Hello Friends! It's Coach Susan taking the opportunity to write the blog for Leslie Vernick and & Co. this week. Here in Michigan, I am finally coming out of what feels like a long winter. The dreary rain and rumbling storms are announcing that spring is here. I have been giving myself pep talks this week. Do you also find that some days just seem more challenging than others? Life can seem heavy and hard to manage at times even when nothing major is going wrong. When the demands of life become too much for the resources I have, it is time to get support and locate more resources. I am committed to being a responsible adult even when it is taxing. Taking personal responsibility means I will choose to learn from my experiences and I will do my best to manage myself with honesty and integrity. I so appreciate being part of the LV&Co community; it brings a brightness to my life! I hope you experience that as well.
Today’s Question: Should a wife apologize to a husband who is in a victim mentality? I don't want to fuel that mentality… Also, should a wife apologize if the husband is demanding an apology? He brings it up daily that I need to apologize for my “part.” It feels like manipulation and control to me but I could be wrong.
Coach Susan’s Response: I appreciate your willingness to reflect on yourself and to ask this question. I can’t advise you whether or not you need to apologize, but I can give you some things to think about. It can be challenging to interact with someone who consistently sees themselves as a victim. This is a fairly common question for those who are in destructive relationships. However, some of the readers may be asking, what is victim mentality?
The victim mentality rests on three key beliefs. 1. Bad things happen and will keep happening. 2. Other people or circumstances are to blame. 3. Any efforts to create change will fail, so there’s no point in trying. Those with this thought pattern might refuse to take responsibility for their mistakes and blame everyone else when things go wrong. Often people living with this mindset have faced difficult or painful life events. Additionally, the victim mentality can be a tactic of a destructive person. By taking a victim stance, a destructive person will erase their need for personal responsibility in their own mind and attempt to manage that expectation in others.
Self-reflection is a skill practiced by healthy people. Owning your part is important for your own well-being. Be honest with yourself and your faults without trying to manage his moods. You are not responsible for making your husband happy. If you have not done anything wrong, try to let empathy guide your response without apologizing or owning his feelings. That might sound something like, “I realize you would like something different from me than you’re getting. Disappointment can be hard.”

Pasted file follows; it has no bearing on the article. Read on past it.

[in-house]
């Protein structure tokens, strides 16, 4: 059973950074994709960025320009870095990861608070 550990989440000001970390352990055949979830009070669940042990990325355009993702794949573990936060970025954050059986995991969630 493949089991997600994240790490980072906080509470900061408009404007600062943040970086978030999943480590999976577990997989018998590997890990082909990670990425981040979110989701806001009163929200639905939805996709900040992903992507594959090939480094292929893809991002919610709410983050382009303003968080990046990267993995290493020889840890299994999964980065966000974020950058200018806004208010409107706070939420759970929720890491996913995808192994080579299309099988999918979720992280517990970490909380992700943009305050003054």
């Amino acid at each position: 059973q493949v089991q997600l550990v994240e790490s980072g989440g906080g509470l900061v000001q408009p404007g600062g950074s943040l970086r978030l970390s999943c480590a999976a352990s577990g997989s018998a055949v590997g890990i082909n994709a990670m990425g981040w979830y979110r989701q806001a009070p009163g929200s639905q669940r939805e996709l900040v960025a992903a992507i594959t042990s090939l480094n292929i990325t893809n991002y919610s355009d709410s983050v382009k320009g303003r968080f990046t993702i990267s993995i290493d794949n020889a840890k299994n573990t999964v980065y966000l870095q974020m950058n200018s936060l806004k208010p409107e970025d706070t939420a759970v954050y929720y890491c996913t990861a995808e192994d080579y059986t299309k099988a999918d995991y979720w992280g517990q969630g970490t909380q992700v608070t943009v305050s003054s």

You mentioned that your husband is demanding that you apologize for your part. I would question, is an apology that is given based on a demand a good apology? A meaningful apology must meet several criteria. It should come from a place of humble sincerity, not coercion. It will include words of regret and remorse. A good apology takes into consideration the impact the behavior had on others more so than focusing on intent. The main ingredient in a good apology is changed behavior. Stating clearly what would have been a better choice, as well as a plan for different choices going forward, can set the stage for repaired relationship. I believe these are the precursors needed before asking for forgiveness.
Let me mention again; the most important part of a good apology is changed behavior. If you have no intention of changing your behavior, maybe an apology is not what is needed. Perhaps clarifying expectations would be more productive. You will not meet your husband’s expectations all of the time. He may be looking to you to be his fantasy wife, but that is not possible for any healthy and authentic woman.
You may be hesitant to apologize if you are concerned it will be used against you. If you are in a relationship with a destructive person, they may use your apology as ammunition against you. In offering a good apology, you may hope to repair the relationship. However, it may only cause a destructive person to delight in your wrongdoing and use your admission of guilt as an excuse to retaliate. There may be a balancing act between keeping your integrity and keeping yourself emotionally safe by using good boundaries.
It can be tempting to withhold an apology out of resistance to being controlled. If you are in the wrong, be honest with yourself about it. If you aren’t, don’t give in to manipulation just to keep a false sense of peace. If you take responsibility for things that are not yours to own, the other person's lack of responsibility will be validated. In part, this is what fuels victim mentality.
Victim mentality is not a trait of a healthy person, but we can all struggle with it at times. The misassignment of responsibility is harmful to all involved. Apologize with care and discretion.
Beloved reader, how do you respond when you are prompted to apologize to someone who tends to have a victim mentality?
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